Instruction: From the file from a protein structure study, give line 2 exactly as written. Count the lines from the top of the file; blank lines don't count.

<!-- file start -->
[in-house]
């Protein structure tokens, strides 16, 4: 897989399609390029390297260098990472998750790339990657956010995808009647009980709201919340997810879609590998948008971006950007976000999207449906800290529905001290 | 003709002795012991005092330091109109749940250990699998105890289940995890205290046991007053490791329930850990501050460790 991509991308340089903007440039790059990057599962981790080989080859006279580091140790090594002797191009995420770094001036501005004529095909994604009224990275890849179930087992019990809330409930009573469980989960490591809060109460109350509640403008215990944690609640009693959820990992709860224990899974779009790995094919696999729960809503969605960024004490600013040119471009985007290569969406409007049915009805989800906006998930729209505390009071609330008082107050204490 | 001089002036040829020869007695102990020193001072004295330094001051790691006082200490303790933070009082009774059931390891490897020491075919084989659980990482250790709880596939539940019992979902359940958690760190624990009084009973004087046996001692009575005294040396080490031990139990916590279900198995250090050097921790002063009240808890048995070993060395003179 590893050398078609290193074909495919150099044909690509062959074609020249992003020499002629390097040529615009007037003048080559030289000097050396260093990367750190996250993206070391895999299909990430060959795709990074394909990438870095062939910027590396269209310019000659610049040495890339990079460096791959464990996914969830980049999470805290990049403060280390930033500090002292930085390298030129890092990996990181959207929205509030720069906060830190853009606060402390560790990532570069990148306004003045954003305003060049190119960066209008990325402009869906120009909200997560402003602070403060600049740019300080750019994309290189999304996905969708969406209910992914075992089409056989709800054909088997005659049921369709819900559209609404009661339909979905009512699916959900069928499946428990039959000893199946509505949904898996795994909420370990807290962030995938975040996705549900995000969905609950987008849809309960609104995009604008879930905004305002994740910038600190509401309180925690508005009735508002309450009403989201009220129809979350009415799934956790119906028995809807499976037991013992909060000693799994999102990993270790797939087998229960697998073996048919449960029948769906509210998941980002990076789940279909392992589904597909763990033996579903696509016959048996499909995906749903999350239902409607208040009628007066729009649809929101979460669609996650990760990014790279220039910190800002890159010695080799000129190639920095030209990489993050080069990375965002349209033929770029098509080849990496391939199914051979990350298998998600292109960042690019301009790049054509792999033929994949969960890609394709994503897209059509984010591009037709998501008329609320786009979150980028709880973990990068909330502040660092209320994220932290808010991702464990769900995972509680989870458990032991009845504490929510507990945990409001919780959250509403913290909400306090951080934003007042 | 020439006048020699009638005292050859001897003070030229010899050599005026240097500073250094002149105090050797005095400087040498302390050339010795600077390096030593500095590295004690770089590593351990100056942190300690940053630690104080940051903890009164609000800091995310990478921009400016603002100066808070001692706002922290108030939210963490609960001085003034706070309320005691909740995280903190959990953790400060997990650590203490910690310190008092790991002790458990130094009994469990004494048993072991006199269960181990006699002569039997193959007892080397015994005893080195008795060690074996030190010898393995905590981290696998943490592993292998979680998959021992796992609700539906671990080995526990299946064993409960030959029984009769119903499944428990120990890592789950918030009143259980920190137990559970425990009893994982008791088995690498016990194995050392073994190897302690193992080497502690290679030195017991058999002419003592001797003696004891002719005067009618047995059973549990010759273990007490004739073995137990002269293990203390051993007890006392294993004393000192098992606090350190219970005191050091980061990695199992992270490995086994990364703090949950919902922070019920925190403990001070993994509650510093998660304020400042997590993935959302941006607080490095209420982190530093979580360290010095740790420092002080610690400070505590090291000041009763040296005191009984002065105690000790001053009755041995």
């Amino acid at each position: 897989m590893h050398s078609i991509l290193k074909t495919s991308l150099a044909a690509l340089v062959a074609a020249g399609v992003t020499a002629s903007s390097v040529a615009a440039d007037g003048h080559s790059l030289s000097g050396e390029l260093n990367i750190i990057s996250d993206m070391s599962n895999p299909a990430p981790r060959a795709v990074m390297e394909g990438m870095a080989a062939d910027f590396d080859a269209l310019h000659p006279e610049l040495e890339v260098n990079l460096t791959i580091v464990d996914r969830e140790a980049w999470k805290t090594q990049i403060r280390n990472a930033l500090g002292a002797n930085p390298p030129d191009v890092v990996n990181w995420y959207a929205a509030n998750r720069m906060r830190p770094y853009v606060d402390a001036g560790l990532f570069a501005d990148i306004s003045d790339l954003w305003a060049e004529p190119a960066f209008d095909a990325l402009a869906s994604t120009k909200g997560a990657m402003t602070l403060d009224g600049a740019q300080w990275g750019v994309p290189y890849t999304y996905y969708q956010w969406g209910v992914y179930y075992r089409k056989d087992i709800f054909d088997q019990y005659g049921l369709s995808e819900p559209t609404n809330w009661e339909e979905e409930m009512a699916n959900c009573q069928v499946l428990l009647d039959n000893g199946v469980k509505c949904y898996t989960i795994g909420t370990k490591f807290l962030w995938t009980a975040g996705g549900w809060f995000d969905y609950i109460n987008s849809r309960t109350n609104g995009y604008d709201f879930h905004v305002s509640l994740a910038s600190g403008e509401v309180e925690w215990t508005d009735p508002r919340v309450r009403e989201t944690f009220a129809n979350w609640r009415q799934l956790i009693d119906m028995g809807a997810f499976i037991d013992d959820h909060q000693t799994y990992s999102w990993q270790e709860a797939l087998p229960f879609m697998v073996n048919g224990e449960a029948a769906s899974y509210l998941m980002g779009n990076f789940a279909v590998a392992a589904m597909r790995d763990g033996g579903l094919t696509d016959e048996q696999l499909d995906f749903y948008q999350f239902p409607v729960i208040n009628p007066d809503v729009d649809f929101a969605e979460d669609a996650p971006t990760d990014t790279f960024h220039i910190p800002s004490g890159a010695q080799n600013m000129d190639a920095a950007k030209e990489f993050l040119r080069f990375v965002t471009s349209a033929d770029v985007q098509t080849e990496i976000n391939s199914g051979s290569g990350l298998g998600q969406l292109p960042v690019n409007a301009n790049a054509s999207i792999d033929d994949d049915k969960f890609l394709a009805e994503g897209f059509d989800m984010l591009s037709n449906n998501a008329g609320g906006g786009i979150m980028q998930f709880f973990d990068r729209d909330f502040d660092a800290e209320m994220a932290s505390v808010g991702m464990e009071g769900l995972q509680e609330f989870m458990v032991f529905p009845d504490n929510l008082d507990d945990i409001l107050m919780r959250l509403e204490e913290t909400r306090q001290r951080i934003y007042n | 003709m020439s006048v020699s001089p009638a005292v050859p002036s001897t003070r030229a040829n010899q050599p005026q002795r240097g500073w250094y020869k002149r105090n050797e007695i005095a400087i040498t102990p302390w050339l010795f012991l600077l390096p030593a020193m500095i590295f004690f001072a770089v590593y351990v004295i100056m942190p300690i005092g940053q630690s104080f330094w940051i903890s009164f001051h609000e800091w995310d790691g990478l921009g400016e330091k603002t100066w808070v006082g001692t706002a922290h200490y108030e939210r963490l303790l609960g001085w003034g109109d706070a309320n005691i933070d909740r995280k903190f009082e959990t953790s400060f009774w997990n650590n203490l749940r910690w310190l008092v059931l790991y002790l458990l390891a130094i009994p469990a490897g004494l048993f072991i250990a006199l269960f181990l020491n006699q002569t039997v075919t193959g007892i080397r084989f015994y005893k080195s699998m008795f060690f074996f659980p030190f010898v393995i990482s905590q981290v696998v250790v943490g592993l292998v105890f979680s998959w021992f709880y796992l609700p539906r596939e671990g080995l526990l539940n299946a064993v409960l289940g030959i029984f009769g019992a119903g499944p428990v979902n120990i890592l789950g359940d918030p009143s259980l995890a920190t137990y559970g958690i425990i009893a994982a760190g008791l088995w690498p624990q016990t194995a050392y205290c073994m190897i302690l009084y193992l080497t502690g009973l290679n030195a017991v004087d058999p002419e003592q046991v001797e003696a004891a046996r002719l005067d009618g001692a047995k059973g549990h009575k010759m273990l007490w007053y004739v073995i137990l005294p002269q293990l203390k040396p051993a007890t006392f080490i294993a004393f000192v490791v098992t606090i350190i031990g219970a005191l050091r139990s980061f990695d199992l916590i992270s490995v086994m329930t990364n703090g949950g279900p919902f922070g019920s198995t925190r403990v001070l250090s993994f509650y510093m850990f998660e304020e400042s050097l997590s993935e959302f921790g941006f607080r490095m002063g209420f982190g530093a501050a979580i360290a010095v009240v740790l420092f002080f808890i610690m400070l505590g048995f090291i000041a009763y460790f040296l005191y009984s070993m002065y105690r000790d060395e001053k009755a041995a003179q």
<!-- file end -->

């Protein structure tokens, strides 16, 4: 897989399609390029390297260098990472998750790339990657956010995808009647009980709201919340997810879609590998948008971006950007976000999207449906800290529905001290 | 003709002795012991005092330091109109749940250990699998105890289940995890205290046991007053490791329930850990501050460790 991509991308340089903007440039790059990057599962981790080989080859006279580091140790090594002797191009995420770094001036501005004529095909994604009224990275890849179930087992019990809330409930009573469980989960490591809060109460109350509640403008215990944690609640009693959820990992709860224990899974779009790995094919696999729960809503969605960024004490600013040119471009985007290569969406409007049915009805989800906006998930729209505390009071609330008082107050204490 | 001089002036040829020869007695102990020193001072004295330094001051790691006082200490303790933070009082009774059931390891490897020491075919084989659980990482250790709880596939539940019992979902359940958690760190624990009084009973004087046996001692009575005294040396080490031990139990916590279900198995250090050097921790002063009240808890048995070993060395003179 590893050398078609290193074909495919150099044909690509062959074609020249992003020499002629390097040529615009007037003048080559030289000097050396260093990367750190996250993206070391895999299909990430060959795709990074394909990438870095062939910027590396269209310019000659610049040495890339990079460096791959464990996914969830980049999470805290990049403060280390930033500090002292930085390298030129890092990996990181959207929205509030720069906060830190853009606060402390560790990532570069990148306004003045954003305003060049190119960066209008990325402009869906120009909200997560402003602070403060600049740019300080750019994309290189999304996905969708969406209910992914075992089409056989709800054909088997005659049921369709819900559209609404009661339909979905009512699916959900069928499946428990039959000893199946509505949904898996795994909420370990807290962030995938975040996705549900995000969905609950987008849809309960609104995009604008879930905004305002994740910038600190509401309180925690508005009735508002309450009403989201009220129809979350009415799934956790119906028995809807499976037991013992909060000693799994999102990993270790797939087998229960697998073996048919449960029948769906509210998941980002990076789940279909392992589904597909763990033996579903696509016959048996499909995906749903999350239902409607208040009628007066729009649809929101979460669609996650990760990014790279220039910190800002890159010695080799000129190639920095030209990489993050080069990375965002349209033929770029098509080849990496391939199914051979990350298998998600292109960042690019301009790049054509792999033929994949969960890609394709994503897209059509984010591009037709998501008329609320786009979150980028709880973990990068909330502040660092209320994220932290808010991702464990769900995972509680989870458990032991009845504490929510507990945990409001919780959250509403913290909400306090951080934003007042 | 020439006048020699009638005292050859001897003070030229010899050599005026240097500073250094002149105090050797005095400087040498302390050339010795600077390096030593500095590295004690770089590593351990100056942190300690940053630690104080940051903890009164609000800091995310990478921009400016603002100066808070001692706002922290108030939210963490609960001085003034706070309320005691909740995280903190959990953790400060997990650590203490910690310190008092790991002790458990130094009994469990004494048993072991006199269960181990006699002569039997193959007892080397015994005893080195008795060690074996030190010898393995905590981290696998943490592993292998979680998959021992796992609700539906671990080995526990299946064993409960030959029984009769119903499944428990120990890592789950918030009143259980920190137990559970425990009893994982008791088995690498016990194995050392073994190897302690193992080497502690290679030195017991058999002419003592001797003696004891002719005067009618047995059973549990010759273990007490004739073995137990002269293990203390051993007890006392294993004393000192098992606090350190219970005191050091980061990695199992992270490995086994990364703090949950919902922070019920925190403990001070993994509650510093998660304020400042997590993935959302941006607080490095209420982190530093979580360290010095740790420092002080610690400070505590090291000041009763040296005191009984002065105690000790001053009755041995």